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Kropotkin: 'The Conquest of Bread' and Other Writings

4.17  ·  Rating Details ·  1,609 Ratings  ·  93 Reviews
Peter Kropotkin's most detailed description of the ideal society embodies anarchist communism and the social revolution that was to achieve it. This edition's introduction traces his evolution as an anarchist, from his origins in Russian aristocracy to his disillusionment with the Russian Revolution.
Paperback, 304 pages
Published May 31st 2007 by Cambridge University Press (first published 1892)
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Tinea
Feb 01, 2012 Tinea rated it really liked it  ·  review of another edition
Recommended to Tinea by: Brandon (and others)
Uplifting, light, and truly enjoyable! While I stand by an earlier assertion that best way to learn about anarchism nowadays is through radical permaculture ecologists and intersectional women of color feminists, I was surprised to find The Conquest of Bread is really worth reading, too. In terms of your old white European male anarcho-communists, Kropotkin is the go-to guy; I'd put him ahead of Emma Goldman for timid students of anarchist theory, since he focuses more on practicalities and visi ...more
Yann
Jul 23, 2011 Yann rated it really liked it  ·  review of another edition


Pierre Kropotkine, aristocrate russe ému par l'injustice des sociétés européennes d'il y a un siècle livre dans ce livre ses réflexions quand aux solutions qu'il imagine pour soulager la misère des classes ouvrières, lors de cette première mondialisation économique.

La hauteur de ses aspirations morales, la justesse et la mesure dont il fait preuve le font grandement estimer, quoique l'on puisse éprouver quelques dissentiment sur tel ou tel point de ses analyses. Il ne perd jamais de vue la fina
...more
Sean Mccarrey
This book was thoroughly disappointing, especially after reading Memoirs of a Revolutionist, which was an incredible book. This book however, was pretty much a 279 page rant about what a perfect society would look like, and what was wrong with the industrialized world at that time, rather than how these things could realistically be achieved. One reason for this is, as Kropotkin points out, was that these anarchist ideals could be achieved rather easily once some great revolution had occurred. ...more
Marts  (Thinker)
Kropotkin highlights his observations of existing economic systems and a decentralisation of such particularly capitalism and elements of feudalism. He shows how such systems though claiming to be ideal actually encouraged continued poverty and resources scarcity. He also mentions that some revolution must occur in order for there to be change...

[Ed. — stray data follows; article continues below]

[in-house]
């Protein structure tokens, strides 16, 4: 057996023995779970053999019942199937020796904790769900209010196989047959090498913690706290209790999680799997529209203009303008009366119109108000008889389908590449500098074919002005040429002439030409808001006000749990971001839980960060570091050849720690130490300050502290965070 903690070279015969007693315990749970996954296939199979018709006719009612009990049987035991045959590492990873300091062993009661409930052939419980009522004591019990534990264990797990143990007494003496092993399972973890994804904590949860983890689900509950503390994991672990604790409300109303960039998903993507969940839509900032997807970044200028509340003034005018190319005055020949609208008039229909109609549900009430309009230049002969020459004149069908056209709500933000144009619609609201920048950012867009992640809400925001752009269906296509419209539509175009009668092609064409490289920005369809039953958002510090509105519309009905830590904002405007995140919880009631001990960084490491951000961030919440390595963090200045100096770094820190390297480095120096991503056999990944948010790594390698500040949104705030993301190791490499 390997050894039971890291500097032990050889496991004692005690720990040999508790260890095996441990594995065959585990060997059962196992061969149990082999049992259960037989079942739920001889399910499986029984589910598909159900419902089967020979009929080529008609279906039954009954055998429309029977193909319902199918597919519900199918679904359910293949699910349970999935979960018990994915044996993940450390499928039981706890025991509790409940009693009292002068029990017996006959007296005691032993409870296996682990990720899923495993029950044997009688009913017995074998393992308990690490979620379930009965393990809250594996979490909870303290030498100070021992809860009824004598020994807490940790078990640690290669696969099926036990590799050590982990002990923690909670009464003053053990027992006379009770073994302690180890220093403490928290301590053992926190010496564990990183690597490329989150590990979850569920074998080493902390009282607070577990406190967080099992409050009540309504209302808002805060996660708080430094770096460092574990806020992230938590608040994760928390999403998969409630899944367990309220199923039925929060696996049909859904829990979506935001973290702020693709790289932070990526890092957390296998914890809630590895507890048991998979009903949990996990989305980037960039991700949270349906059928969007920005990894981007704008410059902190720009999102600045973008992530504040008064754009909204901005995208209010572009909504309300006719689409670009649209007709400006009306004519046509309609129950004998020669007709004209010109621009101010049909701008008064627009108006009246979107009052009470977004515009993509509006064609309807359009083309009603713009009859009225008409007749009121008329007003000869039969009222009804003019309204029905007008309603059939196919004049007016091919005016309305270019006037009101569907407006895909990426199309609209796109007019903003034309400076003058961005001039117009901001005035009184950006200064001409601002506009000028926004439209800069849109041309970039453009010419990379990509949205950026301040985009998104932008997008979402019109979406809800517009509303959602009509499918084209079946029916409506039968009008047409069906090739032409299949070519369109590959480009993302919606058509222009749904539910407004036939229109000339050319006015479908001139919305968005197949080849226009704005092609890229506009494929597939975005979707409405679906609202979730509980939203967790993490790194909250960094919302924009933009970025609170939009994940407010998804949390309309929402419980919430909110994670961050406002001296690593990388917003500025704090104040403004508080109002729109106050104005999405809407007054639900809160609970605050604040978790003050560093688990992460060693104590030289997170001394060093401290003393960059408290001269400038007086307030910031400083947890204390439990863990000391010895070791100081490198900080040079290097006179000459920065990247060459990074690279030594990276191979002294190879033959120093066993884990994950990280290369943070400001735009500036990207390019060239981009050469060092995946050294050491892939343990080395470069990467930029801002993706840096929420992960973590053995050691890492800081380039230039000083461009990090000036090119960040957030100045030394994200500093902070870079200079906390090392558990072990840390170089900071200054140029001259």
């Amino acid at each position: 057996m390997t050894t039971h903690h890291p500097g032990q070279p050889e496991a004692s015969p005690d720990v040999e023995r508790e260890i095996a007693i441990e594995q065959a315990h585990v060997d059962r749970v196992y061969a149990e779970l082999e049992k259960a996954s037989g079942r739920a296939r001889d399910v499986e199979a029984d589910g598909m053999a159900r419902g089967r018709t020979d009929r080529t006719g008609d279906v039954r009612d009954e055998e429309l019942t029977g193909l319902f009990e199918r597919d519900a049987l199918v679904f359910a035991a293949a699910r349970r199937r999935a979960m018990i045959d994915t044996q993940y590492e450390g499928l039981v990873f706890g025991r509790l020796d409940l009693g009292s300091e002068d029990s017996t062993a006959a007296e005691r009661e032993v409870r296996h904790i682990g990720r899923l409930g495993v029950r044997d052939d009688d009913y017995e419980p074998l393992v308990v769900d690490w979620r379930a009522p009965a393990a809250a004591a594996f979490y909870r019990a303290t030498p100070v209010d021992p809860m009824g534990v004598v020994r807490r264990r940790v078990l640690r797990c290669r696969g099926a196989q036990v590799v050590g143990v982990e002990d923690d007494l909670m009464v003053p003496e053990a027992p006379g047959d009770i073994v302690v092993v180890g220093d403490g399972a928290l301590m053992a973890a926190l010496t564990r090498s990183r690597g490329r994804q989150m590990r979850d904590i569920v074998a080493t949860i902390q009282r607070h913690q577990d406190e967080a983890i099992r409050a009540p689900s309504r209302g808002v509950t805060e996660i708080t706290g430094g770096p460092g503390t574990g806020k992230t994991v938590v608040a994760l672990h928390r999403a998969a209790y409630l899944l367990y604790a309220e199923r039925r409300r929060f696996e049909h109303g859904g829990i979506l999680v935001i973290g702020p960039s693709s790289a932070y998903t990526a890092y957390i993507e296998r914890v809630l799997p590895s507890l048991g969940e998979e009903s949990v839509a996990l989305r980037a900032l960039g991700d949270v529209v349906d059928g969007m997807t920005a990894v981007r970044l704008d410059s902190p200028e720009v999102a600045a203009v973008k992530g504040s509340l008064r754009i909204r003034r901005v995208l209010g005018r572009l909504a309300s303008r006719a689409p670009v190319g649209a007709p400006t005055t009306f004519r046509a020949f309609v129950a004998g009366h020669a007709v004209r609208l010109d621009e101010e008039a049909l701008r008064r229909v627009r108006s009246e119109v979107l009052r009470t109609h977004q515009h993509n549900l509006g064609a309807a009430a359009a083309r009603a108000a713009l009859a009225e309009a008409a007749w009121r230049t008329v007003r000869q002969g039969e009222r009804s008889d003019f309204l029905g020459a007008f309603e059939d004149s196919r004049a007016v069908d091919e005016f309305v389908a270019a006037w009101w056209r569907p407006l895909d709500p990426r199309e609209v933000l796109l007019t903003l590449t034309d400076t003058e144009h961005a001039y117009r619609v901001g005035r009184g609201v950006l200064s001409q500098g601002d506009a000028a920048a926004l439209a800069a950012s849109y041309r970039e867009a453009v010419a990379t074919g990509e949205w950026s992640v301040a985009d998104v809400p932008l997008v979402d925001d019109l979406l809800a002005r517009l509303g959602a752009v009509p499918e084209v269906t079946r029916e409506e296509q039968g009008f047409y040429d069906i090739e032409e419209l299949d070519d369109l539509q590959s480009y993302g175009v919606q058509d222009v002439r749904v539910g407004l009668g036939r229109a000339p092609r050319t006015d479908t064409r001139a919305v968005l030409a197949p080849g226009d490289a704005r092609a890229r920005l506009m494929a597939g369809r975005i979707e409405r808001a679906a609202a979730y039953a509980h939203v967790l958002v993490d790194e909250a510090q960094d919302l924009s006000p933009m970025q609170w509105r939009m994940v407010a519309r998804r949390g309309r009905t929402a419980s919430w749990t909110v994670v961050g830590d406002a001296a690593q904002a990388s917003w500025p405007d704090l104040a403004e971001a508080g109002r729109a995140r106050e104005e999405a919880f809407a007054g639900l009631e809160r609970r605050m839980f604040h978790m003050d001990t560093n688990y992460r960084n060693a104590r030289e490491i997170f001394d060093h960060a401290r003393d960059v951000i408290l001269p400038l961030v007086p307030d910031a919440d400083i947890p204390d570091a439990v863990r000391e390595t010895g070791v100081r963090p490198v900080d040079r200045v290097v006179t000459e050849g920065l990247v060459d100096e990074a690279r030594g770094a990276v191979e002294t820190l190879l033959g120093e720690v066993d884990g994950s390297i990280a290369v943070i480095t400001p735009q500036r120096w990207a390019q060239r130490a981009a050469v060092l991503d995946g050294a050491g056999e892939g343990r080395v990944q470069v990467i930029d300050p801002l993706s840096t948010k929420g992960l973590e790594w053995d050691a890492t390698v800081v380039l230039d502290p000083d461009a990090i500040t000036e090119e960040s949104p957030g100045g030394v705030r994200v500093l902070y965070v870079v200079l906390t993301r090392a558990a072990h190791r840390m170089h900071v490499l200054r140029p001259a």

As stated in his opening, "The human race has travelled a long way, since those remote ages when men fashioned their rude implements of flint and lived
...more
Nick Klagge
Feb 13, 2011 Nick Klagge rated it liked it  ·  review of another edition
Shelves: economics
Reading this book was a strange experience for me. From what I had read about Kropotkin before picking up the book, I had expected I'd really like it--critique of capitalism, Communism without the state, warm and fuzzy anarchism. But while I thought Kropotkin made a number of incisive points, I came away from CoB feeling wholly unconvinced. Part of it may be the 100+ year time gap: Kropotkin writes for a society that is largely organized around agriculture and industrial manufacturing, and while ...more
Joshua
[Read online at http://dwardmac.pitzer.edu/anarchist_... ]

Treads some of the same ground as "Fields, Factories and Workshops", definitely worth a read. Again, Kropotkin impresses me with his prescience about so many of the issues that we grapple with today. What follows below is less of a review than it is a collection of quotations:

As a frequent teacher of thermodynamics, I appreciated (and will attest to) his statement that the field was first really "invented" by the engineers, and only turne
...more
Brandon Rapozo
Jun 16, 2017 Brandon Rapozo rated it really liked it  ·  review of another edition
I now know how to find bread
Peter Neiger
Jan 15, 2017 Peter Neiger rated it really liked it  ·  review of another edition
Shelves: liberty
Kropotkin's "The Conquest of Bread" is rightfully a classic of anarchist literature. This book was the first of the "classic" anarchists that I've actually read and I found it rather illuminating. In my social circle, the words "communist" and "socialist" are so toxic that few people actually read communist authors to understand what they are actually advocating, which is unfortunate. In some ways, most people are socialist to some degree, it is just a matter of how far away from the individual ...more